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PARLIAMENTARY J OrrrlN GSt…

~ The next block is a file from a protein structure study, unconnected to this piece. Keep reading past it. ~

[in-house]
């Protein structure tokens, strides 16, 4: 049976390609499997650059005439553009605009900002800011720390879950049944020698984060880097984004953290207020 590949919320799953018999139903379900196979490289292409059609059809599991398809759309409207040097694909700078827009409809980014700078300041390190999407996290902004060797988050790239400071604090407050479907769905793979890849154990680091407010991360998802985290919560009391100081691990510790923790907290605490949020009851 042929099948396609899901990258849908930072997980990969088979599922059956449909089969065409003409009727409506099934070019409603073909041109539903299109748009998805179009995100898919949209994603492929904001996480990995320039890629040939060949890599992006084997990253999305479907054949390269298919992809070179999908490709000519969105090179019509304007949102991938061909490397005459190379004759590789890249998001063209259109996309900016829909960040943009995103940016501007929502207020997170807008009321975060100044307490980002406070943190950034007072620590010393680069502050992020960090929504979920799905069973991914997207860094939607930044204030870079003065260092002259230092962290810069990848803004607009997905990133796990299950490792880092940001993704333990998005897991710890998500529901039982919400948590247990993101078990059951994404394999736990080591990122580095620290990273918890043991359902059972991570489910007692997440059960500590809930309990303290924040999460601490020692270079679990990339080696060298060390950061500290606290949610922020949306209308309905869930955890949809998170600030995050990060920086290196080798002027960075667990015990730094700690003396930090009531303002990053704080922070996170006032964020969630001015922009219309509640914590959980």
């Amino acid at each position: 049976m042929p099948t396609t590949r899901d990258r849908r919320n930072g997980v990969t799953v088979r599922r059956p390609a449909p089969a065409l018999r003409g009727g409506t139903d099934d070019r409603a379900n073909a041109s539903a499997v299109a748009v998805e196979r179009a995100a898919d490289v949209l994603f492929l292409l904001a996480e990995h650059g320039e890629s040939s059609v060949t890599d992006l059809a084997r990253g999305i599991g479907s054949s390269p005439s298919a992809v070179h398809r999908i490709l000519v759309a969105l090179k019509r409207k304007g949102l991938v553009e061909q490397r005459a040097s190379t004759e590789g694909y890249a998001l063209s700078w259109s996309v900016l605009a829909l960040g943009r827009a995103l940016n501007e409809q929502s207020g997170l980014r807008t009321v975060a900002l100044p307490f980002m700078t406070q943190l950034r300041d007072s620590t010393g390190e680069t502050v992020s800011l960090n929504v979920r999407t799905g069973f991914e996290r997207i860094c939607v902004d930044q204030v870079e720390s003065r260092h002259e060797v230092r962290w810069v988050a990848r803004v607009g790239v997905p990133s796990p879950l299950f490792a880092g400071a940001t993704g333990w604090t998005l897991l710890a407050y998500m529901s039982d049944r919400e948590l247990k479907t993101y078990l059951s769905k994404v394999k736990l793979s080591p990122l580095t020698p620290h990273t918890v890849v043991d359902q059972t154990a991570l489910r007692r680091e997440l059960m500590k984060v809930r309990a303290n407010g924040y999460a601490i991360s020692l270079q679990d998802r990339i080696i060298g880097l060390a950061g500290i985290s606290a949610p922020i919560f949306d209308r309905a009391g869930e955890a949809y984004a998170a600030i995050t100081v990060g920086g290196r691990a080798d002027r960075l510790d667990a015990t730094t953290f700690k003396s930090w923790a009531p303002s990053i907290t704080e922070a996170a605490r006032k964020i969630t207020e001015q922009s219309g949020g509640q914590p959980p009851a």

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THE -REFORM CBIBIS: WILL THERE BE A DISSOLUTION? It is becoming more and more evident (observes the Dail/y Telegraph) that if the Government permit the House of Commons to proceed upon Captain Hayter's amendment in the recently developed spirit of blind and insolent antagonism to all Reform, few persons io or out of Parliament would regret the downfall of an Administration thus confessing itself to lack both the earnestness and the dignity indispensable to all great measures. It is the consistent and uniform allegation of those who advocate despotic rule, and decry oui" representative forms, that, under an abso- lute regime, enlightened laws are announced, and take instant effect without damaging dis- cussion but that under a constitutional sys- tem, two-thirds of the virtue and vitality of any good scheme are frittered away during the tedious and desultory debates between its introduction and its passage into law. By a curious coincidence, the two greatest representative assemblies of the world, the English, House of Commons and the American House of Representatives, are affording conspicuous illustra- tions of political scepticism. To a. De Tocqueviile, the afctitade of own assembly would at this mo- ment be haoiliating spectacle; to a Metter- niach or a Hesseirode, a triumphant evidence of foolishness. During the present session of Par- liament we have bad a rich and exhaustive programme of legislation laid before us by one of the most earnest thiiskers and persuasive speakers that ever stood in the place once filled by Canning, by Peel, and by Palmer- Eton. It is admitted that in eloquence Mr. Gladstone is equal, if not superior to Mr. Canning; in ratiocina- tion and earnest thoughtfulness equal, if not superior to Sir Robert Peel. Bat in the eyes of Lord El oho, Mr. Lowe, and the bulk of the Conservative party, the great and varied of the present leader of the Commons are of no avail, because he lacks lacks the worldly wisdom and knowledge of mankind which were the most eminent characteristics of his immediate predecessor. On this pretext, all the urgent and pressing legisla- tion for which Ireland, with her Habeas Corpus Act suspended, cries aloud, is to stand over sine die; all the complicated and entangled measures for dealing with the overshadowing incubus of our National Debt which Mr. Gladstone contemplates, and which he alone can carry through, are to be abandoned all the law reforms which, with the consent and assistance of one of the purest Lord Chancellors that ever sat on the woolsack were about to be matured and per. fected, are to be intercepted and arrested; all measures of needful improvement and practical jMyantage are to be set aside, until Sir Ra.ina.ld Knightley hag elaborated his scheme for chock- mg pribei-y^ until Captain Hayter has adjusted such a IRediBtributicHi of Seats Bill as will leave the borough of Wells at the disposal of Sir William Hayter, and until Mr. Ijowe ia summoned to be the Dens ex machind in pulling ner Majesty's Government out of the slough of despond, m which, if the amendment of to-night j be carried, they -will be found wallowing and floundering. No (EdipnS is wanted to solve the transparent enigma presented in the attitude of the House of Commons. It jE, not true, be the phraseology of Lord Grosvenor what it may, that "this House is ready to discuss, with a view to its settlement," any measure of. Parliamentary Retorm. It is not true that Captain Hayter and the incumbents ot other boroughs destined to a diminution of their importance, if not to extinc- tion, by tbe Government scheme of grouping, would be propitiated by any coneelvecole measure which did not leave their boroughs intact. It is not true that Sir Rainald Knightley and his coadjutors care one fig about that taint of corruption in boroughs by whieh, despite what Mr. Disraeli says to the con- trary, the Conservative party have never been back- ward in profiting. The soheme now before Parliament has been accepted by us, as it has been accepted by all true and earnest Reformers, because, in the interest I Zlt House of which more than 400 members W,j.te), upon the hustings to advocate Reform, we Q. that, honour and sincerity should not be proclaimed to the world as no longer the characteristics of the British House of Commons. We call upon her Majesty's Government to sound no uncertain note about the significance of the division which is now imminent. If they are defeated, and if they tamely acquiesce in that postponement of Reform for which the majority of the Bouse is really manoeuvring, Lord Eussell will not only lose all claim to support from the Liberal party m or out of Parlia- ment, but he will crown along life spent in the service of the State with an act so derogatory to his name that no previous services will suffice to remove the stigma.

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